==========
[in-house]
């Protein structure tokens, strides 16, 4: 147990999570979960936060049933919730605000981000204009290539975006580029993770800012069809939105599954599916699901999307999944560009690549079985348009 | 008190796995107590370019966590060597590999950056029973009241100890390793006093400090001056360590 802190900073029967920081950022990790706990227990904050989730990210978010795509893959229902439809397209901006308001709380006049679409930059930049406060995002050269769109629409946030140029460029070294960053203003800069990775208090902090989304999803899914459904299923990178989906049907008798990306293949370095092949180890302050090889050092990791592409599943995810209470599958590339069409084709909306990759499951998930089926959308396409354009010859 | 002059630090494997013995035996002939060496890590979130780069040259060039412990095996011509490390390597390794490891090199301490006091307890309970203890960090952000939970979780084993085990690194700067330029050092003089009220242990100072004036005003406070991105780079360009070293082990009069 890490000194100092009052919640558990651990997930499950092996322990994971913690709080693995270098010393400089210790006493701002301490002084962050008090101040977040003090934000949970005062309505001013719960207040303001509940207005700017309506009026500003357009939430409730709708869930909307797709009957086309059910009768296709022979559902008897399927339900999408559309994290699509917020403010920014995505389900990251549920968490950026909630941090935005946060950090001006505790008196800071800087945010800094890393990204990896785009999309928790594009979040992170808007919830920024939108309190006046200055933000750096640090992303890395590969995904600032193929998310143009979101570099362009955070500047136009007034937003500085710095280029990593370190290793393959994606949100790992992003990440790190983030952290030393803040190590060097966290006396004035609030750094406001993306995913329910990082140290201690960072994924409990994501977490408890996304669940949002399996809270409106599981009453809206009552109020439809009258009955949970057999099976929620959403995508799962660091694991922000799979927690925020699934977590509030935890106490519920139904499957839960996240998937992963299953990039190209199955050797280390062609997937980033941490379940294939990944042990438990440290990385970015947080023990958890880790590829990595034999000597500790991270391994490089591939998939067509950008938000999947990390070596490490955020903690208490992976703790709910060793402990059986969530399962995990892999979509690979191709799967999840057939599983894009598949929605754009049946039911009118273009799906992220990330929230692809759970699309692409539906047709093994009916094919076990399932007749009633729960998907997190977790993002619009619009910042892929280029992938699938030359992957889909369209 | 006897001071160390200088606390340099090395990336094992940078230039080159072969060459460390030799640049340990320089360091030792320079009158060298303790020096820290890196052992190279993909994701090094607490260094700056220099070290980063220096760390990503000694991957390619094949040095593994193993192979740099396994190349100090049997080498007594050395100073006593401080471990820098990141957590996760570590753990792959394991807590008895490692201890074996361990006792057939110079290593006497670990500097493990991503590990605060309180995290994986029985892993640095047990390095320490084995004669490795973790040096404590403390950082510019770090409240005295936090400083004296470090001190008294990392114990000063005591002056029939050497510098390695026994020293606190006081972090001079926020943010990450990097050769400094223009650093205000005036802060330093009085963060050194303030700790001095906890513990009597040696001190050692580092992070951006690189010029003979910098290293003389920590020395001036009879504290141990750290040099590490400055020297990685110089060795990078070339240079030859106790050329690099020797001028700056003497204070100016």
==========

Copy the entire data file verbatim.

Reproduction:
[in-house]
């Protein structure tokens, strides 16, 4: 147990999570979960936060049933919730605000981000204009290539975006580029993770800012069809939105599954599916699901999307999944560009690549079985348009 | 008190796995107590370019966590060597590999950056029973009241100890390793006093400090001056360590 802190900073029967920081950022990790706990227990904050989730990210978010795509893959229902439809397209901006308001709380006049679409930059930049406060995002050269769109629409946030140029460029070294960053203003800069990775208090902090989304999803899914459904299923990178989906049907008798990306293949370095092949180890302050090889050092990791592409599943995810209470599958590339069409084709909306990759499951998930089926959308396409354009010859 | 002059630090494997013995035996002939060496890590979130780069040259060039412990095996011509490390390597390794490891090199301490006091307890309970203890960090952000939970979780084993085990690194700067330029050092003089009220242990100072004036005003406070991105780079360009070293082990009069 890490000194100092009052919640558990651990997930499950092996322990994971913690709080693995270098010393400089210790006493701002301490002084962050008090101040977040003090934000949970005062309505001013719960207040303001509940207005700017309506009026500003357009939430409730709708869930909307797709009957086309059910009768296709022979559902008897399927339900999408559309994290699509917020403010920014995505389900990251549920968490950026909630941090935005946060950090001006505790008196800071800087945010800094890393990204990896785009999309928790594009979040992170808007919830920024939108309190006046200055933000750096640090992303890395590969995904600032193929998310143009979101570099362009955070500047136009007034937003500085710095280029990593370190290793393959994606949100790992992003990440790190983030952290030393803040190590060097966290006396004035609030750094406001993306995913329910990082140290201690960072994924409990994501977490408890996304669940949002399996809270409106599981009453809206009552109020439809009258009955949970057999099976929620959403995508799962660091694991922000799979927690925020699934977590509030935890106490519920139904499957839960996240998937992963299953990039190209199955050797280390062609997937980033941490379940294939990944042990438990440290990385970015947080023990958890880790590829990595034999000597500790991270391994490089591939998939067509950008938000999947990390070596490490955020903690208490992976703790709910060793402990059986969530399962995990892999979509690979191709799967999840057939599983894009598949929605754009049946039911009118273009799906992220990330929230692809759970699309692409539906047709093994009916094919076990399932007749009633729960998907997190977790993002619009619009910042892929280029992938699938030359992957889909369209 | 006897001071160390200088606390340099090395990336094992940078230039080159072969060459460390030799640049340990320089360091030792320079009158060298303790020096820290890196052992190279993909994701090094607490260094700056220099070290980063220096760390990503000694991957390619094949040095593994193993192979740099396994190349100090049997080498007594050395100073006593401080471990820098990141957590996760570590753990792959394991807590008895490692201890074996361990006792057939110079290593006497670990500097493990991503590990605060309180995290994986029985892993640095047990390095320490084995004669490795973790040096404590403390950082510019770090409240005295936090400083004296470090001190008294990392114990000063005591002056029939050497510098390695026994020293606190006081972090001079926020943010990450990097050769400094223009650093205000005036802060330093009085963060050194303030700790001095906890513990009597040696001190050692580092992070951006690189010029003979910098290293003389920590020395001036009879504290141990750290040099590490400055020297990685110089060795990078070339240079030859106790050329690099020797001028700056003497204070100016």